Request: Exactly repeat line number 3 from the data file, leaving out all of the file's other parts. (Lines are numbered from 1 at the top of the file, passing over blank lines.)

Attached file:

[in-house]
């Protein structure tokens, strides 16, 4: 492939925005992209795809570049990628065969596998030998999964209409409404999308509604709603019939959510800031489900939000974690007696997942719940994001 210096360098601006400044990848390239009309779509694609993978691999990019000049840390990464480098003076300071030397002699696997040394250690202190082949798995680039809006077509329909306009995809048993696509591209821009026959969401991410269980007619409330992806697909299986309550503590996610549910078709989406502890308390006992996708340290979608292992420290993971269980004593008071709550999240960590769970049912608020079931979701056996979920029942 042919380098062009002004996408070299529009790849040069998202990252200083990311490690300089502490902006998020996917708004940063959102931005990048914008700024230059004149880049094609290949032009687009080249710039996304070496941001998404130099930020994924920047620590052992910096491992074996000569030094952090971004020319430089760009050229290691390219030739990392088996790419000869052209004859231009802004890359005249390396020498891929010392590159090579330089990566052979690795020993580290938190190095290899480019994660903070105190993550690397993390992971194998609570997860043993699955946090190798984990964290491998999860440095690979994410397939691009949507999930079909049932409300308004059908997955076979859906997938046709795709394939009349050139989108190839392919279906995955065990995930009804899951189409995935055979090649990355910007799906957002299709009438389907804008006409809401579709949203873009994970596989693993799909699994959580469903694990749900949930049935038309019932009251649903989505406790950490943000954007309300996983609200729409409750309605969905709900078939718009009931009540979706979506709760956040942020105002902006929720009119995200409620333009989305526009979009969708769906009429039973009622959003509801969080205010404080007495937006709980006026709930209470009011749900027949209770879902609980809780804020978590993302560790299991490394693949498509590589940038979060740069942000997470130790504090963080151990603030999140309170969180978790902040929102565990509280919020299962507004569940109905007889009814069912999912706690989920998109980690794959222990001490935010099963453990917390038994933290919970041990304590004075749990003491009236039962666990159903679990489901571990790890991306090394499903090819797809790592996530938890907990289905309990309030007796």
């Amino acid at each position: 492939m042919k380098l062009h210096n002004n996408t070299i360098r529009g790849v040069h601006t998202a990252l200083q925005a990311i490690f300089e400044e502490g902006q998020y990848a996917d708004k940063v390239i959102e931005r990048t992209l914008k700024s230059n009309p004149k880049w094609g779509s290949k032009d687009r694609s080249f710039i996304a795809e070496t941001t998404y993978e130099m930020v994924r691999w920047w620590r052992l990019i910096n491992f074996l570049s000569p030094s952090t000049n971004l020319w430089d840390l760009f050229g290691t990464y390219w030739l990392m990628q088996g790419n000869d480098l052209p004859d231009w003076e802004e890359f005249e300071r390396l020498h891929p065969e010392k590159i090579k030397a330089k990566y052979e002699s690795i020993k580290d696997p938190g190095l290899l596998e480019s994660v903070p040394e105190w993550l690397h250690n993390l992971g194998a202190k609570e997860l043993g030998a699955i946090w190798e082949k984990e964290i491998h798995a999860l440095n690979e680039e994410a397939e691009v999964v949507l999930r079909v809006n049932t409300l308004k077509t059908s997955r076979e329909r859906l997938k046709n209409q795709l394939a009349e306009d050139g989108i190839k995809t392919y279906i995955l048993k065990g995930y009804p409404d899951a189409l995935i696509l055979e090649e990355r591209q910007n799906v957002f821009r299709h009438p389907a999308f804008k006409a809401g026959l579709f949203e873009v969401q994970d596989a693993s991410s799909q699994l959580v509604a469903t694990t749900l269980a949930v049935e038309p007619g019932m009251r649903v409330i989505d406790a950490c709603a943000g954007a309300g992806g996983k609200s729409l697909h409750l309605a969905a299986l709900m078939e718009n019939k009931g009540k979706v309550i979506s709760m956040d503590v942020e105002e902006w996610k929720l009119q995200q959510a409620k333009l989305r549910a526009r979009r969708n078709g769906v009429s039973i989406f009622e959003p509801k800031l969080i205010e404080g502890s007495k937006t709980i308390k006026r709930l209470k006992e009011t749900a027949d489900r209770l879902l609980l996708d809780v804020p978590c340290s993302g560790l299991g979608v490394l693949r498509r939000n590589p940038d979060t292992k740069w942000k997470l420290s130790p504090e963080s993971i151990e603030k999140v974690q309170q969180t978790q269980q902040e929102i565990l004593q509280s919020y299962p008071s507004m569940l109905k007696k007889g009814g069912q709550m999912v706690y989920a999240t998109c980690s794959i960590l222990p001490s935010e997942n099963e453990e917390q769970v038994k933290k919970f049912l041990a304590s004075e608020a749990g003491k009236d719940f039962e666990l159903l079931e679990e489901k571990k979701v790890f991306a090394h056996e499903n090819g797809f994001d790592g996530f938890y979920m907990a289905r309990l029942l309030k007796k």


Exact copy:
């Amino acid at each position: 492939m042919k380098l062009h210096n002004n996408t070299i360098r529009g790849v040069h601006t998202a990252l200083q925005a990311i490690f300089e400044e502490g902006q998020y990848a996917d708004k940063v390239i959102e931005r990048t992209l914008k700024s230059n009309p004149k880049w094609g779509s290949k032009d687009r694609s080249f710039i996304a795809e070496t941001t998404y993978e130099m930020v994924r691999w920047w620590r052992l990019i910096n491992f074996l570049s000569p030094s952090t000049n971004l020319w430089d840390l760009f050229g290691t990464y390219w030739l990392m990628q088996g790419n000869d480098l052209p004859d231009w003076e802004e890359f005249e300071r390396l020498h891929p065969e010392k590159i090579k030397a330089k990566y052979e002699s690795i020993k580290d696997p938190g190095l290899l596998e480019s994660v903070p040394e105190w993550l690397h250690n993390l992971g194998a202190k609570e997860l043993g030998a699955i946090w190798e082949k984990e964290i491998h798995a999860l440095n690979e680039e994410a397939e691009v999964v949507l999930r079909v809006n049932t409300l308004k077509t059908s997955r076979e329909r859906l997938k046709n209409q795709l394939a009349e306009d050139g989108i190839k995809t392919y279906i995955l048993k065990g995930y009804p409404d899951a189409l995935i696509l055979e090649e990355r591209q910007n799906v957002f821009r299709h009438p389907a999308f804008k006409a809401g026959l579709f949203e873009v969401q994970d596989a693993s991410s799909q699994l959580v509604a469903t694990t749900l269980a949930v049935e038309p007619g019932m009251r649903v409330i989505d406790a950490c709603a943000g954007a309300g992806g996983k609200s729409l697909h409750l309605a969905a299986l709900m078939e718009n019939k009931g009540k979706v309550i979506s709760m956040d503590v942020e105002e902006w996610k929720l009119q995200q959510a409620k333009l989305r549910a526009r979009r969708n078709g769906v009429s039973i989406f009622e959003p509801k800031l969080i205010e404080g502890s007495k937006t709980i308390k006026r709930l209470k006992e009011t749900a027949d489900r209770l879902l609980l996708d809780v804020p978590c340290s993302g560790l299991g979608v490394l693949r498509r939000n590589p940038d979060t292992k740069w942000k997470l420290s130790p504090e963080s993971i151990e603030k999140v974690q309170q969180t978790q269980q902040e929102i565990l004593q509280s919020y299962p008071s507004m569940l109905k007696k007889g009814g069912q709550m999912v706690y989920a999240t998109c980690s794959i960590l222990p001490s935010e997942n099963e453990e917390q769970v038994k933290k919970f049912l041990a304590s004075e608020a749990g003491k009236d719940f039962e666990l159903l079931e679990e489901k571990k979701v790890f991306a090394h056996e499903n090819g797809f994001d790592g996530f938890y979920m907990a289905r309990l029942l309030k007796k």